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Title: Robust spatial memory maps encoded by networks with transient connections

Abstract

The spiking activity of principal cells in mammalian hippocampus encodes an internalized neuronal representation of the ambient space-a cognitive map. Once learned, such a map enables the animal to navigate a given environment for a long period. However, the neuronal substrate that produces this map is transient: the synaptic connections in the hippocampus and in the downstream neuronal networks never cease to form and to deteriorate at a rapid rate. How can the brain maintain a robust, reliable representation of space using a network that constantly changes its architecture? We address this question using a computational framework that allows evaluating the effect produced by the decaying connections between simulated hippocampal neurons on the properties of the cognitive map. Using novel Algebraic Topology techniques, we demonstrate that emergence of stable cognitive maps produced by networks with transient architectures is a generic phenomenon. The model also points out that deterioration of the cognitive map caused by weakening or lost connections between neurons may be compensated by simulating the neuronal activity. Lastly, the model explicates the importance of the complementary learning systems for processing spatial information at different levels of spatiotemporal granularity.

Authors:
 [1];  [2]; ORCiD logo [3]
  1. Rice Univ., Houston, TX (United States). Dept. of Computational and Applied Mathematics
  2. Lawrence Berkeley National Lab. (LBNL), Berkeley, CA (United States); Univ. of California, Berkeley, CA (United States). Berkeley Inst. for Data Science
  3. Univ. of Texas McGovern Medical School, Houston, TX (United States)
Publication Date:
Research Org.:
Lawrence Berkeley National Lab. (LBNL), Berkeley, CA (United States)
Sponsoring Org.:
USDOE Office of Science (SC); National Science Foundation (NSF)
OSTI Identifier:
1560557
Grant/Contract Number:  
AC02-05CH11231; 1422438
Resource Type:
Accepted Manuscript
Journal Name:
PLoS Computational Biology (Online)
Additional Journal Information:
Journal Name: PLoS Computational Biology (Online); Journal Volume: 14; Journal Issue: 9; Journal ID: ISSN 1553-7358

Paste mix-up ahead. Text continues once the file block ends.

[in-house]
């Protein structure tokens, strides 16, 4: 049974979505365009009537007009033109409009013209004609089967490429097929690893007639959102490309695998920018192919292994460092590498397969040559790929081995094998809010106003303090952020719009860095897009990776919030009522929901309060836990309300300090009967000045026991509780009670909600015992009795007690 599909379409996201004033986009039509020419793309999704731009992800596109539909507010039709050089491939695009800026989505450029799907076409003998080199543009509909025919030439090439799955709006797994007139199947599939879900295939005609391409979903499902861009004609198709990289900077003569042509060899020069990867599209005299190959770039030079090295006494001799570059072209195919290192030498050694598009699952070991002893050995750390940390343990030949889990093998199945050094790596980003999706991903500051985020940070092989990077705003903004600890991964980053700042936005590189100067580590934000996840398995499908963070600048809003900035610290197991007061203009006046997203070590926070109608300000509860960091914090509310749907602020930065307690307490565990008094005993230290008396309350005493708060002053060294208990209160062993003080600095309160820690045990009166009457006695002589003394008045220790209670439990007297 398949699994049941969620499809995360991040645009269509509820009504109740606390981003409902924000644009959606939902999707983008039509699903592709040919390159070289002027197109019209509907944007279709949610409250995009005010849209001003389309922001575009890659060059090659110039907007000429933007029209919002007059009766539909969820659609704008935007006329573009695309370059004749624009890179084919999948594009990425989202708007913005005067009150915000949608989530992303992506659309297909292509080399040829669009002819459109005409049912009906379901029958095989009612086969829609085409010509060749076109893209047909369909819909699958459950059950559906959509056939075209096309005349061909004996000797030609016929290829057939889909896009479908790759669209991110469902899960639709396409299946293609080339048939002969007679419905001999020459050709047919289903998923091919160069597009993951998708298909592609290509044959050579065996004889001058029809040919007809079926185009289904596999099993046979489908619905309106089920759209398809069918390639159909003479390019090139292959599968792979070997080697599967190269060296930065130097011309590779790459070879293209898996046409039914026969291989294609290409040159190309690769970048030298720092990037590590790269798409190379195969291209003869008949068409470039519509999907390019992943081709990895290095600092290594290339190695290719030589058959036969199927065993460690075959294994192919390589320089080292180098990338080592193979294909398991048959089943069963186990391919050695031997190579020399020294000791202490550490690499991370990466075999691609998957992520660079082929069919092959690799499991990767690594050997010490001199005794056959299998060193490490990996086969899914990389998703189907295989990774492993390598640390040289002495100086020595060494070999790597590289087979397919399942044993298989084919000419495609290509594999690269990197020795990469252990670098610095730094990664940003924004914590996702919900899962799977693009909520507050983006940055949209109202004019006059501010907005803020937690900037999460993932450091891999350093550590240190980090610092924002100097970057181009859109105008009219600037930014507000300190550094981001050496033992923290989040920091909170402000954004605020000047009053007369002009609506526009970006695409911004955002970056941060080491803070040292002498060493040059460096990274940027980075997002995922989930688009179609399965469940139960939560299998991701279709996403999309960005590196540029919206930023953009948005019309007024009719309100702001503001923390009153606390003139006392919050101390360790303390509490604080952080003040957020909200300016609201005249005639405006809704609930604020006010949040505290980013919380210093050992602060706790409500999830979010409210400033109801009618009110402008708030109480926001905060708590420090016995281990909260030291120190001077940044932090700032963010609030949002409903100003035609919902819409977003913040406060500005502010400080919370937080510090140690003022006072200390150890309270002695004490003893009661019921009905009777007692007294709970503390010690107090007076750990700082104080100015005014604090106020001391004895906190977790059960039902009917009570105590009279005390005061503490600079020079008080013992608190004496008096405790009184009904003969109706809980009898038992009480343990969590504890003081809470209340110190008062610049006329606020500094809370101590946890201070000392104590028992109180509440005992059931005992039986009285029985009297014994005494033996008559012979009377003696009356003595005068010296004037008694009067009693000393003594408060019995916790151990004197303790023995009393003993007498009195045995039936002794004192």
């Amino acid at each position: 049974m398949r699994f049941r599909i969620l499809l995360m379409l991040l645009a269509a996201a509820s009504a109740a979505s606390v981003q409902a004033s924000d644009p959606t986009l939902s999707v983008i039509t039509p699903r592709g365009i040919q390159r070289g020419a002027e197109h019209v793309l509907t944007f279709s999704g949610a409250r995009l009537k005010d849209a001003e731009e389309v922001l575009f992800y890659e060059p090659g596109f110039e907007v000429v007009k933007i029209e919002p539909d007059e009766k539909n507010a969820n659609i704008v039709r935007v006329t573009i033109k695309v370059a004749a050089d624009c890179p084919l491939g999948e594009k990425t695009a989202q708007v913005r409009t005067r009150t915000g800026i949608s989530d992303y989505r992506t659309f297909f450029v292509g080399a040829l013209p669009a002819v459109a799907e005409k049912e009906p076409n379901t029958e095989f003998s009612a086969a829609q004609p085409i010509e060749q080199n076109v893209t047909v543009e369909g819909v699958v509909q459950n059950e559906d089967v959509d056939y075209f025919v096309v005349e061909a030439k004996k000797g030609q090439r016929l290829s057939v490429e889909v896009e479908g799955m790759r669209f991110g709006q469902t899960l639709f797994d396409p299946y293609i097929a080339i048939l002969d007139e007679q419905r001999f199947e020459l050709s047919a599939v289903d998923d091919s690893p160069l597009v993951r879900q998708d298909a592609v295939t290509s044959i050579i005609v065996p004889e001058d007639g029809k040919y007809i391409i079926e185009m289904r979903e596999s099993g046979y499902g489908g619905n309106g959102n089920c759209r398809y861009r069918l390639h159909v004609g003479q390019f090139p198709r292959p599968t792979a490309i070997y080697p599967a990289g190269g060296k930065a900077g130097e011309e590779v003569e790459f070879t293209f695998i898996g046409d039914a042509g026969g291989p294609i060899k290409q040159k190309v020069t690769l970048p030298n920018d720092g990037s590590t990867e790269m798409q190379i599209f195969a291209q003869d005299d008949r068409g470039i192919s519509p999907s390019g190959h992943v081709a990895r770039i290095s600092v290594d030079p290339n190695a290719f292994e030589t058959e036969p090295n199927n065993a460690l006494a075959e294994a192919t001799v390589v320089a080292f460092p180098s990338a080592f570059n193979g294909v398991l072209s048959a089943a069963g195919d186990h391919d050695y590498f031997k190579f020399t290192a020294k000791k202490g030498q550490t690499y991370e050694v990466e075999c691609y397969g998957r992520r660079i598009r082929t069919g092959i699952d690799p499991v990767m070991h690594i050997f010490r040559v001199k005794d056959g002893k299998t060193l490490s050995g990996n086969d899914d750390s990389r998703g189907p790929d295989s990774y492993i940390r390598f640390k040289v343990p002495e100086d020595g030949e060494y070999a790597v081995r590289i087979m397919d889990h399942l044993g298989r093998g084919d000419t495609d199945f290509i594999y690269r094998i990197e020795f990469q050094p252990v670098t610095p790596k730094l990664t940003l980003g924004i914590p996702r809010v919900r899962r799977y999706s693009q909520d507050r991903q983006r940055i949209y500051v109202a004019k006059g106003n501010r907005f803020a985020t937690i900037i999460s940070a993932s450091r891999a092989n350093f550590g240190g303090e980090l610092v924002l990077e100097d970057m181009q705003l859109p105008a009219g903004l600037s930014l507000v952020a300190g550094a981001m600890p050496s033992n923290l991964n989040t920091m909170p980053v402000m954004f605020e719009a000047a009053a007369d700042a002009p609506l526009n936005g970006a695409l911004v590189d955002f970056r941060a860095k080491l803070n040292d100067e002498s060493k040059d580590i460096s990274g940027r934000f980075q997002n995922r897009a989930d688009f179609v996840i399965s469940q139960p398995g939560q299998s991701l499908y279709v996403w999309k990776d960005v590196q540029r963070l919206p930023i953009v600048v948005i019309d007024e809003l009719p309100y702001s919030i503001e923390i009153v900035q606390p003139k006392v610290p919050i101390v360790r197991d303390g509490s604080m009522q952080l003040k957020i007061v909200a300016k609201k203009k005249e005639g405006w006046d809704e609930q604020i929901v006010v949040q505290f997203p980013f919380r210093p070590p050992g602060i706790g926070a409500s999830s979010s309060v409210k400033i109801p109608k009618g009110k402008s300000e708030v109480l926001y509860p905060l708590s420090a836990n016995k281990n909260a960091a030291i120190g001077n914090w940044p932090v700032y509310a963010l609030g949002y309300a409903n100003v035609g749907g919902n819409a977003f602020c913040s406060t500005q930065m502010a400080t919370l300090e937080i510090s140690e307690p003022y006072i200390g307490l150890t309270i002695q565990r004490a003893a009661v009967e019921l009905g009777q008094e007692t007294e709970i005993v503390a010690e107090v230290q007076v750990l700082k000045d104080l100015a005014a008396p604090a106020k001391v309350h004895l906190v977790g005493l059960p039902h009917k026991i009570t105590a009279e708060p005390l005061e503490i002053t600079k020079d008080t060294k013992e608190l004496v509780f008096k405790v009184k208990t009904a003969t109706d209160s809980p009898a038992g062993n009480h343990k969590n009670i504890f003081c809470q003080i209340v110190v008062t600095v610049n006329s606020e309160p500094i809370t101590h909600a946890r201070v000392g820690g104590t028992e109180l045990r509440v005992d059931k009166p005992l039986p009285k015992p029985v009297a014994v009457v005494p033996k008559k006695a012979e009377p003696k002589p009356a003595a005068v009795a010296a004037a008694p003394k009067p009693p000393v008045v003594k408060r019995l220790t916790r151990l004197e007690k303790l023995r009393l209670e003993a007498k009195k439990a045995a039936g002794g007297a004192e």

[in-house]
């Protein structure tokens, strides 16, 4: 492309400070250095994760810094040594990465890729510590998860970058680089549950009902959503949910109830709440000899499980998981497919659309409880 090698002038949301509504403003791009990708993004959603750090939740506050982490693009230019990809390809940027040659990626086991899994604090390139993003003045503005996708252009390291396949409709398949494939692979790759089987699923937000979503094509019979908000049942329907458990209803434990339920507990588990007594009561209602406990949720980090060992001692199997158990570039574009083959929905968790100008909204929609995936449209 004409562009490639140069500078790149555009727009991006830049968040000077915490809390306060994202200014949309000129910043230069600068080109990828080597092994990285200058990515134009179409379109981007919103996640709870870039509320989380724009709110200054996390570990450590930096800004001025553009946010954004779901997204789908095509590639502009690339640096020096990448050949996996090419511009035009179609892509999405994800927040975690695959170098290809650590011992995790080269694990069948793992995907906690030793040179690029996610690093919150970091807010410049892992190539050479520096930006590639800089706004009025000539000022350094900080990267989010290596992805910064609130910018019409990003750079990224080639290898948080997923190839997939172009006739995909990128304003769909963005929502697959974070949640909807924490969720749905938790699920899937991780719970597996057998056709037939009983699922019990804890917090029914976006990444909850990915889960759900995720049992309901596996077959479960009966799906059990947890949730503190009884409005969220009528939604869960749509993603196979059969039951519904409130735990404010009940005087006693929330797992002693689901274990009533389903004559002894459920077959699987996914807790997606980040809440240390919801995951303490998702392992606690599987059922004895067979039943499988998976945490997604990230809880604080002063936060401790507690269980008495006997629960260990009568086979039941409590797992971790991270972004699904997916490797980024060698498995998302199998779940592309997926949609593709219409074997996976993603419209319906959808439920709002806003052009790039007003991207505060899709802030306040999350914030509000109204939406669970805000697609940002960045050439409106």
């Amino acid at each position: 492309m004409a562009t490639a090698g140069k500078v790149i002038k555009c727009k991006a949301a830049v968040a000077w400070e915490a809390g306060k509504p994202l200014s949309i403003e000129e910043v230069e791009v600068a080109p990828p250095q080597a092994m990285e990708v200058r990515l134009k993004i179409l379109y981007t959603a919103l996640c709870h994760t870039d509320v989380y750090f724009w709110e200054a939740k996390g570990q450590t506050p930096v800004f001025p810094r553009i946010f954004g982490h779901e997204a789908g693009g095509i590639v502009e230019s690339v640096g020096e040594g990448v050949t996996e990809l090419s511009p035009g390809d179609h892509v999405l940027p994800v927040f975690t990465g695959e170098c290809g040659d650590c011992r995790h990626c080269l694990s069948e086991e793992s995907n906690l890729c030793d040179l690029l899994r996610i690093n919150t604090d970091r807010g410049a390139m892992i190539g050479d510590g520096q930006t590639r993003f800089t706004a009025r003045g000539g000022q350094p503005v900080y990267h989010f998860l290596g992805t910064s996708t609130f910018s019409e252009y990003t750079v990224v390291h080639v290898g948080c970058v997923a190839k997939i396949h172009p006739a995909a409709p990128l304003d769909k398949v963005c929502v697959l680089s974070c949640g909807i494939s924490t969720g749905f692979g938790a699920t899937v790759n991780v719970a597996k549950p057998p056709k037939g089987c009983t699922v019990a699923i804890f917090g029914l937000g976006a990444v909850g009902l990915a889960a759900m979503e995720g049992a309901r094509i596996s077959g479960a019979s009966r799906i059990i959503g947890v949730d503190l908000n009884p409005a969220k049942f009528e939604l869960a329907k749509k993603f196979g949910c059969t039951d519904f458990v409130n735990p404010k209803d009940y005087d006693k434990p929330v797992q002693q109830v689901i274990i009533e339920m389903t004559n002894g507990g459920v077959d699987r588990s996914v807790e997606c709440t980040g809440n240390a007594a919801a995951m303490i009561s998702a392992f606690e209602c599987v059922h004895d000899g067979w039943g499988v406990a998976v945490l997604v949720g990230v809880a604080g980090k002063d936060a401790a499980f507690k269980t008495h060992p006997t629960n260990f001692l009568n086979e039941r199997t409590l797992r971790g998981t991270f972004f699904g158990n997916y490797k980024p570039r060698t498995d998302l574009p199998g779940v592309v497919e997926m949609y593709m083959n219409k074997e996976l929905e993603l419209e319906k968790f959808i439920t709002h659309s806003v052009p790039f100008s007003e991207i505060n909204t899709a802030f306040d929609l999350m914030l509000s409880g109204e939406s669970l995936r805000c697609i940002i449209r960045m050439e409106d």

Publisher:
Public Library of Science
Country of Publication:
United States
Language:
English
Subject:
59 BASIC BIOLOGICAL SCIENCES

Citation Formats

Babichev, Andrey, Morozov, Dmitriy, and Dabaghian, Yuri. Robust spatial memory maps encoded by networks with transient connections. United States: N. p., 2018. Web. doi:10.1371/journal.pcbi.1006433.
Babichev, Andrey, Morozov, Dmitriy, & Dabaghian, Yuri. Robust spatial memory maps encoded by networks with transient connections. United States. doi:10.1371/journal.pcbi.1006433.
Babichev, Andrey, Morozov, Dmitriy, and Dabaghian, Yuri. Tue . "Robust spatial memory maps encoded by networks with transient connections". United States. doi:10.1371/journal.pcbi.1006433. https://www.osti.gov/servlets/purl/1560557.
@article{osti_1560557,
title = {Robust spatial memory maps encoded by networks with transient connections},
author = {Babichev, Andrey and Morozov, Dmitriy and Dabaghian, Yuri},
abstractNote = {The spiking activity of principal cells in mammalian hippocampus encodes an internalized neuronal representation of the ambient space-a cognitive map. Once learned, such a map enables the animal to navigate a given environment for a long period. However, the neuronal substrate that produces this map is transient: the synaptic connections in the hippocampus and in the downstream neuronal networks never cease to form and to deteriorate at a rapid rate. How can the brain maintain a robust, reliable representation of space using a network that constantly changes its architecture? We address this question using a computational framework that allows evaluating the effect produced by the decaying connections between simulated hippocampal neurons on the properties of the cognitive map. Using novel Algebraic Topology techniques, we demonstrate that emergence of stable cognitive maps produced by networks with transient architectures is a generic phenomenon. The model also points out that deterioration of the cognitive map caused by weakening or lost connections between neurons may be compensated by simulating the neuronal activity. Lastly, the model explicates the importance of the complementary learning systems for processing spatial information at different levels of spatiotemporal granularity.},
doi = {10.1371/journal.pcbi.1006433},
journal = {PLoS Computational Biology (Online)},
number = 9,
volume = 14,
place = {United States},
year = {2018},
month = {9}
}

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